Florida might offer one of the best examples of this scalable, cost-efficient approach with its three-year-old Sistas Organizing to Survive (SOS) initiative that has met its 2008 goal of testing 100,000 black women for HIV by 2010, says Marlene LaLota, HIV prevention director at the Florida Department of Health in Tallahassee, FL.
"The CDC has shown a lot of interest in our mobilization initiative," LaLota says. "They have promoted this to other states, and we've shared ideas, materials, and information with several states already."
The program's success is due to the way the state department of health worked with community stakeholders, who quickly embraced the strategy, she adds.
"Women in the local communities took ownership of it; they made it happen, and they deserve the credit," LaLota says. "Another successful component of the program was a pledge that women would educate other women where they lived, worked, played, and worshipped; thousands of women have taken this pledge."
Some communities in Florida made the pledge a competition. Others held workshops for women or formed collegiate chapters on college campuses. Hair salons participate, and churches have addressed the issue of HIV and black women, with some even having HIV testing at their place of worship.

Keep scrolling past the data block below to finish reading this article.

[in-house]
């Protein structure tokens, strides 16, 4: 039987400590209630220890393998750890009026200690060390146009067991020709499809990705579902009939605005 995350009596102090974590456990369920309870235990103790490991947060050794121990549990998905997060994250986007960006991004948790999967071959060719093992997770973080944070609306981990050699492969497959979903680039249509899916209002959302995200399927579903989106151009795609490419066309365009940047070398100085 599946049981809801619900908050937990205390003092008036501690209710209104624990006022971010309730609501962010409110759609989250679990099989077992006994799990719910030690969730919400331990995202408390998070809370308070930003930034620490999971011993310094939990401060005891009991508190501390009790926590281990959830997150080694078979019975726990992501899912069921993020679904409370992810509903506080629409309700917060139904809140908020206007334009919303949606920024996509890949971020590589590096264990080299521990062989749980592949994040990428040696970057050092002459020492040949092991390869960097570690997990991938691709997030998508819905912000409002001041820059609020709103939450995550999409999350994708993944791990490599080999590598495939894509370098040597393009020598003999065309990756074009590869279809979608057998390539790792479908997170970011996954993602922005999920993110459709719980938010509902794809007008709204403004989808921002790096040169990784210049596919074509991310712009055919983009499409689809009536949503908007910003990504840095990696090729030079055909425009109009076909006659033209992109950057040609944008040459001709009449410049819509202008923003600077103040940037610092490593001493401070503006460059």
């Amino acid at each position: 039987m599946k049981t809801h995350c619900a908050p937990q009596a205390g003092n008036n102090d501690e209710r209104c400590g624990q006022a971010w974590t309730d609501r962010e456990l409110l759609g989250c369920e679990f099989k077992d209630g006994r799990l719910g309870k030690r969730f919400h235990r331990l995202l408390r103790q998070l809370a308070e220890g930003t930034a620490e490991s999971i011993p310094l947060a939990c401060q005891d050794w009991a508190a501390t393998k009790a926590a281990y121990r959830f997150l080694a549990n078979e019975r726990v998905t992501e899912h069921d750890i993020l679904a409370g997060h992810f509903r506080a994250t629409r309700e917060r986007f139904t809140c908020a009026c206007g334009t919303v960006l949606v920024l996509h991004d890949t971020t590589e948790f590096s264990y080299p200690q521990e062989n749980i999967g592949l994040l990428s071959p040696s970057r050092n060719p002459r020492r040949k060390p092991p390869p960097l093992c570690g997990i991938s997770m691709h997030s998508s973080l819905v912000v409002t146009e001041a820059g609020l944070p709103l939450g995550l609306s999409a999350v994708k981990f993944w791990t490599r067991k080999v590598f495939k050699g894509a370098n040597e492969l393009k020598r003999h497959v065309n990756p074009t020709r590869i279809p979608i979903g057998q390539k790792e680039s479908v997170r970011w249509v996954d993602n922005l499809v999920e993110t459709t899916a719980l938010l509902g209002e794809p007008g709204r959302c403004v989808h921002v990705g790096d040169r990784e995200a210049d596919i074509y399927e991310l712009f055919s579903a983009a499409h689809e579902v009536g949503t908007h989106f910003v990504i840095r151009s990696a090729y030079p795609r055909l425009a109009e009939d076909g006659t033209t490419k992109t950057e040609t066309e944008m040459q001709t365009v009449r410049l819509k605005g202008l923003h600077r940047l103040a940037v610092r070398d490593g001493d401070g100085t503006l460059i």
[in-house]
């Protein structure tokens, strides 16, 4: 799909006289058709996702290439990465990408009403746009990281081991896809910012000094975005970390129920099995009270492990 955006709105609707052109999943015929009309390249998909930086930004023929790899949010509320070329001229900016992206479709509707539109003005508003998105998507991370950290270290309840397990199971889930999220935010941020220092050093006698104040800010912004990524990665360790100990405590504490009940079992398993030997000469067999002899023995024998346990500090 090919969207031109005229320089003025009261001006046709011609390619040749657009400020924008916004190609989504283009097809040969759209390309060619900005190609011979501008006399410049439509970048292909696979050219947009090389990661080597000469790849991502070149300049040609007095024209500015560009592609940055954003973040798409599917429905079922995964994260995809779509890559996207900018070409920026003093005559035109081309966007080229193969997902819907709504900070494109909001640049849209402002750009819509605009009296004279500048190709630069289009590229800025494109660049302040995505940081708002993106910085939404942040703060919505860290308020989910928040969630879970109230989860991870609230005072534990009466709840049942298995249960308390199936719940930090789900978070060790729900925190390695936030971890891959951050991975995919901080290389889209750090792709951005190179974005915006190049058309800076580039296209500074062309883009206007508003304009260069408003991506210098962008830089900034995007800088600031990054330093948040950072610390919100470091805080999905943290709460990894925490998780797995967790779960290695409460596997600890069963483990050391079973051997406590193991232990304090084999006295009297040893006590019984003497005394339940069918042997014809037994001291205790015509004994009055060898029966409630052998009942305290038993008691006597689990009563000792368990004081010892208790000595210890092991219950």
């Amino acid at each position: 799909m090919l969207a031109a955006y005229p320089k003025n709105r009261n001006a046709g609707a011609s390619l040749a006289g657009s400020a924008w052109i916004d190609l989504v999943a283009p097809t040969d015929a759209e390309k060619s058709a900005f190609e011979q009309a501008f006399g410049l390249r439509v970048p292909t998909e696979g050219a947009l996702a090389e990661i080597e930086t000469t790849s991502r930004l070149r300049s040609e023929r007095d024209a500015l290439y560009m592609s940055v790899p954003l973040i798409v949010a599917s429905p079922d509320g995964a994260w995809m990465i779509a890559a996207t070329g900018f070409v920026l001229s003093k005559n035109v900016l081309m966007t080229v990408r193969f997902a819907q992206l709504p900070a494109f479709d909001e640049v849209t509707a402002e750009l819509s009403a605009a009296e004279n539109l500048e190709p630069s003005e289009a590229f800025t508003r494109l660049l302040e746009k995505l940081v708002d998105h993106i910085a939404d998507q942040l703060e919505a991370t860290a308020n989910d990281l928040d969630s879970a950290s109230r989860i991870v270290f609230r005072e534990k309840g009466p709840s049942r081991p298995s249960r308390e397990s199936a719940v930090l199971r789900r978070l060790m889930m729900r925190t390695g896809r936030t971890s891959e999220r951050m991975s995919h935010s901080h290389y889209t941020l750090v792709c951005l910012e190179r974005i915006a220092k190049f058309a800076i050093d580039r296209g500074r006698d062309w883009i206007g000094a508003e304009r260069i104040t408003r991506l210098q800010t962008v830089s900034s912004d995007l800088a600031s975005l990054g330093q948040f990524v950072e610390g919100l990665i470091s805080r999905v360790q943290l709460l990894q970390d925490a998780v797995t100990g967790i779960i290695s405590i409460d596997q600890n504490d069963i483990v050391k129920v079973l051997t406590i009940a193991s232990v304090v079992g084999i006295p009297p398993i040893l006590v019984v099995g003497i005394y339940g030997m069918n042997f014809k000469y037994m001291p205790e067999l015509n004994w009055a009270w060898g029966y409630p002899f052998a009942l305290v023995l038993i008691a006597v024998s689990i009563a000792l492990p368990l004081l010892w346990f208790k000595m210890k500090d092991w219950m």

"Having those conversations in churches goes a long way toward reducing the overall stigma in the black community," LaLota says.
"There is a group of women in Orlando who ride motorcycles, and they formed a chapter," LaLota says. "These women have kept SOS going through meetings, workshops, and educating, and they've made it fun for women too."
From the state's perspective, one of the best parts of the program is that it has been extremely cost-effective at a time when economic resources are scarce.
"We've spent so little money on this initiative because the people at the local level own it," LaLota says. "They do all the legwork, so we don't have to hire any staff or consultants or contractors to keep it going."
The state department of health provides resources and materials about SOS on its website, but the state involvement otherwise is fairly low key, she adds.
"It's truly a grassroots initiative," LaLota says. "In over three years, it really has not lost a lot of momentum, which is really a little bit surprising because things phase out."
Florida's program shows how states and communities have to think outside of the box and look for opportunities to succeed within their funding limitations, Batchelor says.
"Since there is not a lot of dedicated funding for black women, there is more flexibility," she says. "So states are able to support home-grown interventions."
Another example is in Kentucky, which has started Pillow Talk program that is a low-cost, home-grown intervention that brings black men and women together to start a dialogue about sexual health issues, Batchelor says.
"They have a potluck-style meal, and community organizations contribute what they can," she adds. "They have a potluck discussion group that uses topics written on cards to stimulate discussions, and it costs next to nothing."